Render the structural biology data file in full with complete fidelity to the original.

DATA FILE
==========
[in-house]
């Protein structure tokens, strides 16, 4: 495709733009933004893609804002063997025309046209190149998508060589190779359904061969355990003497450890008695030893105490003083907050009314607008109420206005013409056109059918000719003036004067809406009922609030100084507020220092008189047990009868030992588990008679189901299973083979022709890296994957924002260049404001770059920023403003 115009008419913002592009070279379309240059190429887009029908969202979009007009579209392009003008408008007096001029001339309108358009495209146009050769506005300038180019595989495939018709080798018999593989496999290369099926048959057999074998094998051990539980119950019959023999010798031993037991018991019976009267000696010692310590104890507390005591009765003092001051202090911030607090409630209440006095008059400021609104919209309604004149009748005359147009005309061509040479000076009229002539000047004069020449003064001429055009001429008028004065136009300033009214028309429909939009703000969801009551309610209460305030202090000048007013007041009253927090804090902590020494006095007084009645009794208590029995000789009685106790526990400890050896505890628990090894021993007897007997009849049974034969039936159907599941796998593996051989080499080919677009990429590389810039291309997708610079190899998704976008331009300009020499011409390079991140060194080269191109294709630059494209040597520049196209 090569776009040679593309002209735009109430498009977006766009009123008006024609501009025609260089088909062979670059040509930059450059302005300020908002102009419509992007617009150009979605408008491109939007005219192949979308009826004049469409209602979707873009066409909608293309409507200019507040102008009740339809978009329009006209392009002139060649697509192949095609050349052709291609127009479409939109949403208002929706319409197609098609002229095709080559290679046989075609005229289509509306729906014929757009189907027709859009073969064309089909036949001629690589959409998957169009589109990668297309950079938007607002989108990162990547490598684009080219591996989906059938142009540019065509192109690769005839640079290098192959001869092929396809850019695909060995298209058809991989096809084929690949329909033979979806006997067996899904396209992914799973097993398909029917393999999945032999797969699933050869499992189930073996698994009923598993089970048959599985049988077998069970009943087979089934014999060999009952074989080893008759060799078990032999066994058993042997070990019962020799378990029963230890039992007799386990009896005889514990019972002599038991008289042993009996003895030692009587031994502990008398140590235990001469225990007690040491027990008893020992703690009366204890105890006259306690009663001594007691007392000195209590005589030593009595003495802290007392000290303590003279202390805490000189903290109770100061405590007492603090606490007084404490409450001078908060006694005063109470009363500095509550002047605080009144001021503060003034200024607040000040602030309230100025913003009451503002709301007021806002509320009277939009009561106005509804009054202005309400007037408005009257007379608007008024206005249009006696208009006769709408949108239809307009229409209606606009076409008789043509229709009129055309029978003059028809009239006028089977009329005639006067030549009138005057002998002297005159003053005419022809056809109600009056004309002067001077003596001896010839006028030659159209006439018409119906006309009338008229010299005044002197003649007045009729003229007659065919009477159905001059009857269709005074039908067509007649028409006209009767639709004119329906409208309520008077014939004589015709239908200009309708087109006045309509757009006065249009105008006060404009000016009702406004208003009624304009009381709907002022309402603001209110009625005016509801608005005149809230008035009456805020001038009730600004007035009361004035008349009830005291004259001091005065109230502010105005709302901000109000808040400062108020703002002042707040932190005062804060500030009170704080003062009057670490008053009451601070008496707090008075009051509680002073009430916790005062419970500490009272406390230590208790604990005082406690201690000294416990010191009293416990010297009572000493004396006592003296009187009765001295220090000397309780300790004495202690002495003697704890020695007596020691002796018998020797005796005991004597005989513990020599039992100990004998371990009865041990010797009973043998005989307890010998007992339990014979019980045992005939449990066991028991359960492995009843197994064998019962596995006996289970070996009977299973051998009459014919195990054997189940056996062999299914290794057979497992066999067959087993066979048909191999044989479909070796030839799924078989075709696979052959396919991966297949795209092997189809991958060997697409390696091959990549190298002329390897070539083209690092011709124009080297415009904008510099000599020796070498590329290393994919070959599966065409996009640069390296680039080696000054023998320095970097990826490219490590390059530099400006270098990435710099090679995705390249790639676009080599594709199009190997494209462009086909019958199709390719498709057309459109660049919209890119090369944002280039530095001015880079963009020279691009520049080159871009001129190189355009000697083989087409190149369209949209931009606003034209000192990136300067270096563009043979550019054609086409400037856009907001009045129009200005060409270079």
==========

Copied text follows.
[in-house]
């Protein structure tokens, strides 16, 4: 495709733009933004893609804002063997025309046209190149998508060589190779359904061969355990003497450890008695030893105490003083907050009314607008109420206005013409056109059918000719003036004067809406009922609030100084507020220092008189047990009868030992588990008679189901299973083979022709890296994957924002260049404001770059920023403003 115009008419913002592009070279379309240059190429887009029908969202979009007009579209392009003008408008007096001029001339309108358009495209146009050769506005300038180019595989495939018709080798018999593989496999290369099926048959057999074998094998051990539980119950019959023999010798031993037991018991019976009267000696010692310590104890507390005591009765003092001051202090911030607090409630209440006095008059400021609104919209309604004149009748005359147009005309061509040479000076009229002539000047004069020449003064001429055009001429008028004065136009300033009214028309429909939009703000969801009551309610209460305030202090000048007013007041009253927090804090902590020494006095007084009645009794208590029995000789009685106790526990400890050896505890628990090894021993007897007997009849049974034969039936159907599941796998593996051989080499080919677009990429590389810039291309997708610079190899998704976008331009300009020499011409390079991140060194080269191109294709630059494209040597520049196209 090569776009040679593309002209735009109430498009977006766009009123008006024609501009025609260089088909062979670059040509930059450059302005300020908002102009419509992007617009150009979605408008491109939007005219192949979308009826004049469409209602979707873009066409909608293309409507200019507040102008009740339809978009329009006209392009002139060649697509192949095609050349052709291609127009479409939109949403208002929706319409197609098609002229095709080559290679046989075609005229289509509306729906014929757009189907027709859009073969064309089909036949001629690589959409998957169009589109990668297309950079938007607002989108990162990547490598684009080219591996989906059938142009540019065509192109690769005839640079290098192959001869092929396809850019695909060995298209058809991989096809084929690949329909033979979806006997067996899904396209992914799973097993398909029917393999999945032999797969699933050869499992189930073996698994009923598993089970048959599985049988077998069970009943087979089934014999060999009952074989080893008759060799078990032999066994058993042997070990019962020799378990029963230890039992007799386990009896005889514990019972002599038991008289042993009996003895030692009587031994502990008398140590235990001469225990007690040491027990008893020992703690009366204890105890006259306690009663001594007691007392000195209590005589030593009595003495802290007392000290303590003279202390805490000189903290109770100061405590007492603090606490007084404490409450001078908060006694005063109470009363500095509550002047605080009144001021503060003034200024607040000040602030309230100025913003009451503002709301007021806002509320009277939009009561106005509804009054202005309400007037408005009257007379608007008024206005249009006696208009006769709408949108239809307009229409209606606009076409008789043509229709009129055309029978003059028809009239006028089977009329005639006067030549009138005057002998002297005159003053005419022809056809109600009056004309002067001077003596001896010839006028030659159209006439018409119906006309009338008229010299005044002197003649007045009729003229007659065919009477159905001059009857269709005074039908067509007649028409006209009767639709004119329906409208309520008077014939004589015709239908200009309708087109006045309509757009006065249009105008006060404009000016009702406004208003009624304009009381709907002022309402603001209110009625005016509801608005005149809230008035009456805020001038009730600004007035009361004035008349009830005291004259001091005065109230502010105005709302901000109000808040400062108020703002002042707040932190005062804060500030009170704080003062009057670490008053009451601070008496707090008075009051509680002073009430916790005062419970500490009272406390230590208790604990005082406690201690000294416990010191009293416990010297009572000493004396006592003296009187009765001295220090000397309780300790004495202690002495003697704890020695007596020691002796018998020797005796005991004597005989513990020599039992100990004998371990009865041990010797009973043998005989307890010998007992339990014979019980045992005939449990066991028991359960492995009843197994064998019962596995006996289970070996009977299973051998009459014919195990054997189940056996062999299914290794057979497992066999067959087993066979048909191999044989479909070796030839799924078989075709696979052959396919991966297949795209092997189809991958060997697409390696091959990549190298002329390897070539083209690092011709124009080297415009904008510099000599020796070498590329290393994919070959599966065409996009640069390296680039080696000054023998320095970097990826490219490590390059530099400006270098990435710099090679995705390249790639676009080599594709199009190997494209462009086909019958199709390719498709057309459109660049919209890119090369944002280039530095001015880079963009020279691009520049080159871009001129190189355009000697083989087409190149369209949209931009606003034209000192990136300067270096563009043979550019054609086409400037856009907001009045129009200005060409270079």